Martin Hamilton, Jisc’s “Futurist” gave the keynote talk at yesterday’s connectmore17 event held, very handily for me at my institution, GCU. Martin gave an entertaining overview of some technological developments weaving his way from computer games, to drawing (cats) programmes, to space rockets to self driving cars. All of these developments said would, and are have an impact on education. As he was talking I couldn’t help but think about the talk Audrey Watters gave at the University of Edinburgh earlier this year called Driverless Ed-Tech: The History of the Future of Automation in Education. I could end this post here by saying -just read that post, but I’ll add a bit more context.
Throughout the day there was a lot of really useful collective sharing of practice, issues, challenges and you know, all the face to face, networked, discursive “good stuff ” this kind of event engenders. There was a real feeling of “the collective”. To use Audrey’s analogy, it felt like the majority of us were all on the same bus.
During the closing panel session (which was sadly only save from being a manel by including me) it probably won’t surprise you that the issue of the future of education and the role of learning analytics came up. And again we came back to self driving cars, that narrative that with a little automation we could really make impacts on the personal journeys of our students. Now, I may have had a rant or two about this over the day and during the session, but as it is typical with me, it’s only later that I actually figure out what I should have said – hence this post.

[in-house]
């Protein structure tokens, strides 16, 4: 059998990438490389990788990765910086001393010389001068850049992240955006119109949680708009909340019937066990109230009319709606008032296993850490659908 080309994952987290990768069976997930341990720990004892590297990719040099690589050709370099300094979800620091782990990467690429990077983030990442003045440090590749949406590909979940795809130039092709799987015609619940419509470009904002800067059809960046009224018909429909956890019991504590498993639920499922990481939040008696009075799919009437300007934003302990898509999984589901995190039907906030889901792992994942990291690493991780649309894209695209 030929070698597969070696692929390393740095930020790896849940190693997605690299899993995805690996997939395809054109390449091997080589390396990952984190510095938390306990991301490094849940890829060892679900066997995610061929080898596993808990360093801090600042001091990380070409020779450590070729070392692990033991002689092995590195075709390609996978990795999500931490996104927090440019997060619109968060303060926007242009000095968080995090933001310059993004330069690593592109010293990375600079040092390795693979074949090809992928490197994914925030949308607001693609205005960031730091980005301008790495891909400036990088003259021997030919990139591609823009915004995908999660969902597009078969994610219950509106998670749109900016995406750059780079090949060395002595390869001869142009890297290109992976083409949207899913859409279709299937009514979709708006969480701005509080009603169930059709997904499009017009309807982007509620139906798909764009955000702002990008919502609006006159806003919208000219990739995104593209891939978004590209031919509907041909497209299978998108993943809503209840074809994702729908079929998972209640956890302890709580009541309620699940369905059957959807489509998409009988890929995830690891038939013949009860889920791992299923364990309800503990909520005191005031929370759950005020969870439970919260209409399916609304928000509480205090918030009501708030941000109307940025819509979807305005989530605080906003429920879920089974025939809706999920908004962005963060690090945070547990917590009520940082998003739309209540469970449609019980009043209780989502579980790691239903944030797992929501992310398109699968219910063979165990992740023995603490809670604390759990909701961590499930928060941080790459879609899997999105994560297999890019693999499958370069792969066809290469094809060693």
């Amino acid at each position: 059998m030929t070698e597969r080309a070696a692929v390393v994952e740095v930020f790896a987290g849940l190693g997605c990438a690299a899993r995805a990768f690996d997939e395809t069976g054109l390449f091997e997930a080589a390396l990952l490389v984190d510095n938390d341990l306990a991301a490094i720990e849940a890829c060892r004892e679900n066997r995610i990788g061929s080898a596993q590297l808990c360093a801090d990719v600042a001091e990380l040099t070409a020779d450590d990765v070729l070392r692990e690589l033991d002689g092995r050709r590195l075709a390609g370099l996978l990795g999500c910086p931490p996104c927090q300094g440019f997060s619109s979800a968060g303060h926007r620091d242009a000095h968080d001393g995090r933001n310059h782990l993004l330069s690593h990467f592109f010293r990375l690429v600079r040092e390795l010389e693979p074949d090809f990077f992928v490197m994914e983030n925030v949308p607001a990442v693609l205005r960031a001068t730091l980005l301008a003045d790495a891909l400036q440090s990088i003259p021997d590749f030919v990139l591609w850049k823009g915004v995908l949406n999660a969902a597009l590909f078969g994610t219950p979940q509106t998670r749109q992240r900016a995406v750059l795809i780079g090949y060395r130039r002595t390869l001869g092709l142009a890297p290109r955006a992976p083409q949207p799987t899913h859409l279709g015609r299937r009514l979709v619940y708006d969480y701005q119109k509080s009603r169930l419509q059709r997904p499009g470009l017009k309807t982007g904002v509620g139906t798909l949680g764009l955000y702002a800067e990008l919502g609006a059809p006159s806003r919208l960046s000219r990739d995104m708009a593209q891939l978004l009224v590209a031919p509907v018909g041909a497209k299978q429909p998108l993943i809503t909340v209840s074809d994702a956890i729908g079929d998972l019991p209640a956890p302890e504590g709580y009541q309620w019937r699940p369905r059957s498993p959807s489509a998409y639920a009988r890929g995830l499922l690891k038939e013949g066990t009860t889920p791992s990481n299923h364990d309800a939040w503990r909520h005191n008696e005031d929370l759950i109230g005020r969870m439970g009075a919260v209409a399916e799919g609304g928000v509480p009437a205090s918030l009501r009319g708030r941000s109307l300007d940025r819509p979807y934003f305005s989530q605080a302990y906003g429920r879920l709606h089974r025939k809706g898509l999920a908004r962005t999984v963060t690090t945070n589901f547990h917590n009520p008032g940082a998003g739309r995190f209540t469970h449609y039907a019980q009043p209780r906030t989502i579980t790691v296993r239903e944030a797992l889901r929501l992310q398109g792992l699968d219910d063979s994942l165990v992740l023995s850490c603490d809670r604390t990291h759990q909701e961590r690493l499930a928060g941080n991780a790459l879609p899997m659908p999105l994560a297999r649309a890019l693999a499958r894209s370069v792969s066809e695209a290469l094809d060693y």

Drivers-less cars, using data from us “real drivers” have the potential (are-ish) to get us from A to B in the most efficient manner – personalised of course to our individual preferences, without us realising that our personal experience is a default setting that a couple of million others will be experiencing.
I’m quite good at getting lost – even with sat nav – but I generally manage to get where I need to go. Sometimes my detours are very frustrating and waste lots of time, other times they take me to really unexpected places and people. So although I do admit to enjoying the safety net of GPS I’m not reliant on it. I find road signs, street names and at times even people are pretty helpful in finding places.
That’s my fear for education, and again Audrey writes about this far more eloquently than I ever could. The illusion of personalisation, the ever growing demand for successful ‘learner journeys’ from enrollment to graduation in the most efficient way should worry us all. Education should take you to new, sometimes unexpected and challenging places. I’m not saying there shouldn’t be support and guidance available, We’re pretty good at providing the educational equivalents of road/street signs, and people to ask help from. It’s just that sometimes it’s really good to go for a wander, to get lost.
The more we try and lock journeys down, monitor and measure things, we may lose some really interesting people because they will just not be able engage because their profile doesn’t fit, or we may loose more people from “the system” as they may go completely off grid. That in itself may be really exciting, but for me just now, I find that a bit sad.